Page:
While Rudd and Mann are both great, the real surprise is how hilarious their kids are.  Apatow’s actual daughters play their children, and it’s pretty spectacular how good of actresses they’ve grown up to be, especially the older daughter, Maude, who plays Sadie.  Some of the biggest laughs of the film are Sadie’s pre-teen crises like not having access to any electronics or outgrowing her clothes. The younger daughter, Iris, also shines as the annoying and lovable younger sister who constantly taunts her older sister.


The Supporting Cast

Every single Judd Apatow film has an amazing supporting cast that somehow manages to outshine the main characters, and This is 40 is no different. Even more than his previous movies, Apatow stacks on amazing actor after amazing actor to play the supporting roles, each of which garner some of the biggest laughs of the entire film. One of the standout supporting players is Albert Brooks as Pete’s father, Larry. Larry is in financial trouble and has been mooching off of his son for years, which causes some tension between Pete and Debbie over whether or not they should continue to help out his father with their ever tightening budget. Brooks is fantastic in his return to comedy and plays the aging grandfather hilariously. One of the funniest recurring jokes is his identical triplets and his constant confusion over who is who.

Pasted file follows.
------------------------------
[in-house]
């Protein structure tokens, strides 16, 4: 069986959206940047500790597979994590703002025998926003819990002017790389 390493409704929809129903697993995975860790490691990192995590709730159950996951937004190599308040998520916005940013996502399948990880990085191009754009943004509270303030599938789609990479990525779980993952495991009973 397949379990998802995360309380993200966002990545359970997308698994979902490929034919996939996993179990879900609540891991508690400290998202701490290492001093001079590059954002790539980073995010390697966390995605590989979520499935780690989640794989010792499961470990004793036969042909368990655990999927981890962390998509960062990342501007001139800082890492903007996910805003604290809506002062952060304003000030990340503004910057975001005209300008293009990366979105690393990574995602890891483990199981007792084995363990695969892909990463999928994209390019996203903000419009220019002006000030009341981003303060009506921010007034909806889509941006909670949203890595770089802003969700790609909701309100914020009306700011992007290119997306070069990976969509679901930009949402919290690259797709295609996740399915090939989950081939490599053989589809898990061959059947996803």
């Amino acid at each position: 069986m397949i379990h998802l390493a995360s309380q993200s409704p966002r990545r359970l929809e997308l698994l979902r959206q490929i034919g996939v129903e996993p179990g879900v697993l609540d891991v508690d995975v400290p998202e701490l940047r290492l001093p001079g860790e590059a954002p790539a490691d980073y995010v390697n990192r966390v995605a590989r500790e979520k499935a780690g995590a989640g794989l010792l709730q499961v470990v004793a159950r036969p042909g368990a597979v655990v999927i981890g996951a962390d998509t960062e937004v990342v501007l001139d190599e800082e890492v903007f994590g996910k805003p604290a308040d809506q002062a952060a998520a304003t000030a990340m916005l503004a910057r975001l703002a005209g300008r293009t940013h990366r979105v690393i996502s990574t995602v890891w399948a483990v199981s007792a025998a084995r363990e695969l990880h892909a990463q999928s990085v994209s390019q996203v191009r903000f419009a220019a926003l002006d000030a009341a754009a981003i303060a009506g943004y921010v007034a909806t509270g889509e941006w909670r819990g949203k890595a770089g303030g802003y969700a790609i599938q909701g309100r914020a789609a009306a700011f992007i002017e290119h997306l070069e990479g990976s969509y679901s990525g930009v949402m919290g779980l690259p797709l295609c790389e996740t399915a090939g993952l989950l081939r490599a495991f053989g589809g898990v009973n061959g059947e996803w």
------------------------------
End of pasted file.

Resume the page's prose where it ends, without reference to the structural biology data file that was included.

Another standout is the triangle of Megan Fox, Jason Segel, and Chris O’Dowd. Segel reprises his role of Jason from Knocked Up and is now Debbie’s physical and life trainer.  He is simply hilarious as he continues to make somewhat veiled passes at her as they work out. Fox plays one of Debbie’s employees at her store and is initially suspected of stealing money from Debbie. Fox is the best she’s ever been in this supporting role that doesn’t ask for her to do much more than look pretty and act like a socialite party girl (which sounds easy, but Fox knows how to mock her own beauty and screen persona without being over the top or pushy). O’Dowd, on the other hand, is one of Pete’s employees at his record label and is pretty much their to be the voice of reason to Pete’s failing taste in bands. While on their own all three are pretty funny, it isn’t until they all collide in a hilarious segment during Debbie’s birthday party that they really hit it out of the park. Both Segel and O’Dowd attempt to woo Fox in hilariously horrible fashion and are constantly competing for her affection, trailing her like two lost little boys. The banter the three share between each other about astrological signs is easily one of the highlights of the film.